Zlatko Manojlović

Zlatko Manojlović (Serbian Cyrillic: Златко Манојловић; born 1951) is a Serbian guitarist and singer. He is known as the leader of the progressive rock band Dah and the heavy metal band Gordi, as well as for his eclectic solo work.

Zlatko Manojlović
Belgrade, PR Serbia, FPR Yugoslavia
OriginBelgrade, Serbia
GenresRock, progressive rock, folk rock, hard rock, heavy metal, instrumental rock, jazz fusion, blues, pop
Occupation(s)Musician, songwriter, record producer
InstrumentsGuitar, vocals
Years active1966–present
LabelsJugoton, Studio B, Polydor Records, Jupiter Records, Diskos, ZKP RTLJ, PGP-RTB, Jugoton, Toshiba EMI, White Dog Production, PGP-RTS, City Records
Associated actsDžentlmeni, Dah, Gordi, Vox


Early career (early 1960s – 1972)Edit

Manojlović started his musical career when he was very young. He was only fifteen when his composition won the first place in Radio Belgrade show Studio VI vam pruža šansu (Studio VI Gives You a Chance).

In 1969, Branislav Marušić "Čutura" invited him to join the reformed Džentlmeni. After Džentlmeni disbanded in 1972, he formed the short-lived band Fleš (Flash).

Dah (1972–76)Edit

In 1972, Manojlović, together with Marušić, formed the band progressive rock Dah. The band released the album Veliki cirkus (The Big Circus)[1] before moving to Belgium, where they changed their name to Land, and released the album Cool Breeze. The band returned to Yugoslavia in 1976 and, under the name Dah, released their third album, Povratak (The Return).[2] Soon after, Dah disbanded.

Gordi (1977–84)Edit

In 1977, Manojlović formed the band Gordi. After releasing three progreesive/hard rock-oriented albums, Čovek (A Man, 1978),[3] Gordi 2 (1979)[4] and Gordi 3 (1979),[5] Gordi made a shift towards heavy metal with the album Pakleni trio (Hell Trio, 1981).[6] After releasing the album Kraljica smrti (Queen of Death, 1982),[7] Gordi disbanded in 1984.

Solo career (1975–present)Edit

Manojlović started his solo career in 1975, while he was the leader of Dah, with the 7-inch single featuring the songs "Ko te sada ljubi" ("Who Kisses You Now") and "Osećanja" ("Feelings").[8] In 1977, while serving the Yugoslav People's Army in Ljubljana, he recorded the double seven " single entitled Ona je (She Is),[9] featuring the instrumental "Jednoj ženi" ("To a Woman"), which became a hit. On the recording of the single he played both guitar and bass guitar, and Dare Petrič (guitar), Vlado Špindler (bass guitar), Andrej Petkovič (drums), Andrej Konjajev (keyboards) and Žare Prinčić (keyboards) also took part in the single recording.[10]

Manojlović released his debut album Zlatko i njegove gitare (Zlatko and His Guitars) in 1980,[11] while still leading Gordi. The album featured eight instrumentals composed by Manojlović and a version of Django Reinhardt's composition "Nuages".[12] His own instrumentals varied from Latin music, over Balkan folk-inspired themes, to funk. In 1983, he released the album Jednoj ženi, on which he was accompanied by former Smak members Dragan Stojanović "Kepa" (drums) and Zoran Milanović (bass guitar).[13] The album gained attention of the representatives of Toshiba EMI at the 1983 MIDEM, and the label released the album in Japan, but in the other countries as well.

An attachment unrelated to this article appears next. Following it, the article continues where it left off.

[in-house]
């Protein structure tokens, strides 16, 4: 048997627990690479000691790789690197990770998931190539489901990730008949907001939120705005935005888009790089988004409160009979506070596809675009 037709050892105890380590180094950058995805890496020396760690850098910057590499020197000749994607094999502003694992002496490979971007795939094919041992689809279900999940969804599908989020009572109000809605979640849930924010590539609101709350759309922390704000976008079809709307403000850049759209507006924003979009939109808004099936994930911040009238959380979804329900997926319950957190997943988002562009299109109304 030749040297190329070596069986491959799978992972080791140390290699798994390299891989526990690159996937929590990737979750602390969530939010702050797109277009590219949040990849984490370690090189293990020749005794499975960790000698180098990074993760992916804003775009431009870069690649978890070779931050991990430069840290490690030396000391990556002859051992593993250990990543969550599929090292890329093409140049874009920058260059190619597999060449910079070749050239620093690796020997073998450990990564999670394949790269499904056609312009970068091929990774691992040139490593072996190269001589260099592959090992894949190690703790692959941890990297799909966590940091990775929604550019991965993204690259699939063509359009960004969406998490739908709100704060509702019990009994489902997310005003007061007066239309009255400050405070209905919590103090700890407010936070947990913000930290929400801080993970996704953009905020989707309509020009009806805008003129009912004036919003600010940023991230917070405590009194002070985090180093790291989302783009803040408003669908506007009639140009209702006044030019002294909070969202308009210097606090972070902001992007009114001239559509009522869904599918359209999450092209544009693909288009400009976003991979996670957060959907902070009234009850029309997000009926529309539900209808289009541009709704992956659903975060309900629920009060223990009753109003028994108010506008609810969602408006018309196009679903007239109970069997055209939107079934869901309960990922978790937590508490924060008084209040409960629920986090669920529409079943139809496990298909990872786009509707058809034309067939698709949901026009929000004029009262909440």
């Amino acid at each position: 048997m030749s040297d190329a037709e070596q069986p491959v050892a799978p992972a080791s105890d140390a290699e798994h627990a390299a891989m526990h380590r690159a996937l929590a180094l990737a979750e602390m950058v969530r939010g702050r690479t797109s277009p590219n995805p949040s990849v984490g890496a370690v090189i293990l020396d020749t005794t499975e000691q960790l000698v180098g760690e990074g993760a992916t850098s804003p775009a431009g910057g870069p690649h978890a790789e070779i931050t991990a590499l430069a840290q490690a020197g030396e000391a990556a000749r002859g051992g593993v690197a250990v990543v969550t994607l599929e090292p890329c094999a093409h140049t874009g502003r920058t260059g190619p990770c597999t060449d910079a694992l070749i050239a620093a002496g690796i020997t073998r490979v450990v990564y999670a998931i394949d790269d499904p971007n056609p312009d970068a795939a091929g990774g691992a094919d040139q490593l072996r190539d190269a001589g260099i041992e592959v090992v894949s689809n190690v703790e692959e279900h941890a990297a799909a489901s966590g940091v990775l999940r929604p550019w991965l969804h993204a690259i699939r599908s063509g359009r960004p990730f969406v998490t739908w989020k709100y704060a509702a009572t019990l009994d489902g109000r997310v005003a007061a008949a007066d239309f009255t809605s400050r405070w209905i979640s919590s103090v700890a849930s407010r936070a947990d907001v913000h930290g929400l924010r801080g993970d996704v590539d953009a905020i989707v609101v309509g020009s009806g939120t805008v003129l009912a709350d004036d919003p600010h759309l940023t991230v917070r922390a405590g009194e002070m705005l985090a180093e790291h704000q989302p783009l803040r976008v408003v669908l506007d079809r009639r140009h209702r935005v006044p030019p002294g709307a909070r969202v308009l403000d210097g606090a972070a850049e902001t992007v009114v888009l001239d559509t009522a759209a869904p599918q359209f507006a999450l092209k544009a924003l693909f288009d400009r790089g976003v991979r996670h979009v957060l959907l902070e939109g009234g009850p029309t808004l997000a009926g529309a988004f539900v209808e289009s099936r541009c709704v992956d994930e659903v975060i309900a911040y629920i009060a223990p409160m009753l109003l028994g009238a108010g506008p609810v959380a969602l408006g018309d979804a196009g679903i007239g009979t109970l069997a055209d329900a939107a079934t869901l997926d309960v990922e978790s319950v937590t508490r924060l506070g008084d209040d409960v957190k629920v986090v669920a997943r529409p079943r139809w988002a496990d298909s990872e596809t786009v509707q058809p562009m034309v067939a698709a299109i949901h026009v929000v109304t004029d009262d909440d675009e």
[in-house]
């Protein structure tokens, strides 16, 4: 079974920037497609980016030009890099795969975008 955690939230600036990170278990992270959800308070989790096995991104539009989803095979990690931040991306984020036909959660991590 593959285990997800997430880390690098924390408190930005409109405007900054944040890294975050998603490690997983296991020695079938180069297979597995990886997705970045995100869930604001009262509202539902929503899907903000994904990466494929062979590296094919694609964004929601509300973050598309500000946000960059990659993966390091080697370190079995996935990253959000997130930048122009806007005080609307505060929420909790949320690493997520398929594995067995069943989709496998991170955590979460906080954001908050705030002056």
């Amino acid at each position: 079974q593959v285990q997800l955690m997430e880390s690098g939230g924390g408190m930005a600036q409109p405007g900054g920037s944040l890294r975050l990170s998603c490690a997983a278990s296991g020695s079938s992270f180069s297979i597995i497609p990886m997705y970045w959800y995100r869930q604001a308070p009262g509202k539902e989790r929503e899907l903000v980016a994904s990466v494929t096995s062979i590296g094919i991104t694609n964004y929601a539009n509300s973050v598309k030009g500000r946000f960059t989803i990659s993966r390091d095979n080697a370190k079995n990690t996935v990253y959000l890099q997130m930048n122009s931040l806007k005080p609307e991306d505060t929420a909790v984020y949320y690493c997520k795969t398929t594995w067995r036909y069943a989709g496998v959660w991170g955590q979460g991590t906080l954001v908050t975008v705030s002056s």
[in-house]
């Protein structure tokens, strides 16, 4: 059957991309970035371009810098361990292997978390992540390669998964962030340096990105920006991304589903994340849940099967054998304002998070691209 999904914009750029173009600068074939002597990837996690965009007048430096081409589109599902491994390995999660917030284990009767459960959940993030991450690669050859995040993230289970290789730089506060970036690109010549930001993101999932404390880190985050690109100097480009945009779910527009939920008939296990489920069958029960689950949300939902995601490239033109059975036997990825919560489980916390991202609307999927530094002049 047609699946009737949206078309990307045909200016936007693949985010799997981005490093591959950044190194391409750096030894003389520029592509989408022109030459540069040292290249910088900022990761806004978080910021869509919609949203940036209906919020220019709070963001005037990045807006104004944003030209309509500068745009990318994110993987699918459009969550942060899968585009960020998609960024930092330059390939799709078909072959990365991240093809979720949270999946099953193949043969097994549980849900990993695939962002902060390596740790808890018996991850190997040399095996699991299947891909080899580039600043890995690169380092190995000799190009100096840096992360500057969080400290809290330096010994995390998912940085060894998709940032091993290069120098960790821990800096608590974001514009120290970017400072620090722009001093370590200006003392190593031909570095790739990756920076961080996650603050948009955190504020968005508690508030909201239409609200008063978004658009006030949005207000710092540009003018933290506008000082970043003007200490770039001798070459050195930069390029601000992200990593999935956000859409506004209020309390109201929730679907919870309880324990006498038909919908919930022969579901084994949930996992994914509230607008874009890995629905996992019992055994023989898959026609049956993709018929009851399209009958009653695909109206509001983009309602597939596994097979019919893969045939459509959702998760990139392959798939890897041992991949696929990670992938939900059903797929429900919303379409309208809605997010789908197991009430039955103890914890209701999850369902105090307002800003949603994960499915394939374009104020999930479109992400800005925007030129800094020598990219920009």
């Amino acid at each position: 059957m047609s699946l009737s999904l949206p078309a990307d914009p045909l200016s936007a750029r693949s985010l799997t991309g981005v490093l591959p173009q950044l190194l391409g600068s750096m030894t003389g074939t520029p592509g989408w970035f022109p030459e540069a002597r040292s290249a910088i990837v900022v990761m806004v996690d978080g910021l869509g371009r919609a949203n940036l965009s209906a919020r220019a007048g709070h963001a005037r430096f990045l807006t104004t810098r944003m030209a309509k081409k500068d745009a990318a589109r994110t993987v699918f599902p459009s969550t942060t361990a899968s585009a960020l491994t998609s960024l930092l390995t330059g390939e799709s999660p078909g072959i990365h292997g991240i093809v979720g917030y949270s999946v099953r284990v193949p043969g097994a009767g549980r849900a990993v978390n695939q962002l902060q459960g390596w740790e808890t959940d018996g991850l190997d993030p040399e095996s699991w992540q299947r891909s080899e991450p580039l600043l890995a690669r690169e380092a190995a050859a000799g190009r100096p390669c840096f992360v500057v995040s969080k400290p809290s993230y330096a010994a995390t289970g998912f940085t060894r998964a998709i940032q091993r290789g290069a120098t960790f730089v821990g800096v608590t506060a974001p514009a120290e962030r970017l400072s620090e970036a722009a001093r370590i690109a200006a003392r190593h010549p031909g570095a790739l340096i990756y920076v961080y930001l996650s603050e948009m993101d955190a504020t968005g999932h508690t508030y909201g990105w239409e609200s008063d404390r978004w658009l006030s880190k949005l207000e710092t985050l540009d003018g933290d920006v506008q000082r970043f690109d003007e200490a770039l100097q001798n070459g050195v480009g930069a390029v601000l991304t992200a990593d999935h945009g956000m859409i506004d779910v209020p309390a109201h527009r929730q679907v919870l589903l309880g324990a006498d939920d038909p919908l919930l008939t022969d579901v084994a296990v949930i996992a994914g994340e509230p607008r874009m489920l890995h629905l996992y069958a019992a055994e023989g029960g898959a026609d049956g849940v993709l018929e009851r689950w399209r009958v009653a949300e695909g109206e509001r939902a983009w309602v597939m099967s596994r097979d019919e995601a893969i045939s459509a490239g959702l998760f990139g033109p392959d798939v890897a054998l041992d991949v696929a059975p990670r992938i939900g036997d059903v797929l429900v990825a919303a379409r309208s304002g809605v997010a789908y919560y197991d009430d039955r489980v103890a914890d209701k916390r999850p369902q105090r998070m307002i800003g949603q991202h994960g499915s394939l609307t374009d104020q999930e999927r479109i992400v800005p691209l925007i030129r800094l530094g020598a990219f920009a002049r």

In 1984, he left Yugoslavia and went abroad, participating in the recording of about fifty albums, although remaining mostly uncredited. In 1986, the English language album Zlatko was released in Yugoslavia.[14] In 1994, the album Blue Heart was released in Germany.[15] The album Zlatko, released in Serbia in 1995, featured, beside his own songs (including a new version of the title track), covers of The Beatles' "Strawberry Fields Forever", Chick Corea's "Spain", Mason Williams's "Classical Gas", Frank Sinatra's "My Way", Bonnie Tyler's "The Best" 10cc's "I'm Not in Love", and Derek and the Dominos' "Layla". Five tracks on the album were recorded with Munich Symphony Orchestra.[16]

In 1997, he released his latest album Zlatko.[17]

Vox (1996–98)Edit

In 1996, Manojlović and his wife Izolda Barudžija, under the name Vox, released the album of the same title. Manojlović wrote the music, while the lyrics were written by both of them.[18] In 1998, they released the album Vox, with some songs on it featuring Manojlović playing sitar.[19]


Manojlović appeared as guest on Opus' 1975 album Opus 1,[20] Oko's 1976 album Raskorak (Gap)[21] and Kozmetika's 1983 self-titled album.[22]

He played guitar on Eros Ramazzotti's 1988 album Musica è (Music Is).


Beside all the albums by Gordi and most of his solo releases, Manojlović has also produced Galija album Druga plovidba (1980)[23] and Ruž album Nº 4 (1993), also authoring most of the latter.[24]


With DahEdit

Studio albumsEdit

  • Veliki cirkus (1974)
  • Cool Breeze (as Land, 1975)
  • Povratak (1976)


  • "Ako poželiš" / "Noćna buka" (1973)
  • "Samo jedna noć" / "Cvrčak" (1973)
  • "Gitareska" / "Ti si ta" (1974)
  • "Mali princ" / "Ime" (1974)
  • "Šošana" / "Please, Don't Say Nothing" (as Land, 1975)
  • "Žeđ" / "Misli" (1976)
  • "Tomorrow" / "Under The Sky" (1977)

With GordiEdit

Studio albumsEdit


  • "Duga noć" / "Idi sad" (1978)


Studio albumsEdit

  • Zlatko i njegove gitare (1980)
  • Zlatko (1982)
  • Jednoj ženi (1983)
  • Zlatko (1986)
  • Blue Heart (1994)
  • Zlatko (1995)
  • Zlatko (1997)


  • "Ko te sada ljubi" / "Osećanja" (1975)
  • Ona je (double 7-inch, 1977)
  • "Tvoja pesma" / "U sumrak" (1978)

With VoxEdit

Studio albumsEdit

  • Vox (1996)
  • Vox (1998)


  • EX YU ROCK enciklopedija 1960–2006, Janjatović Petar; ISBN 978-86-905317-1-4

External linksEdit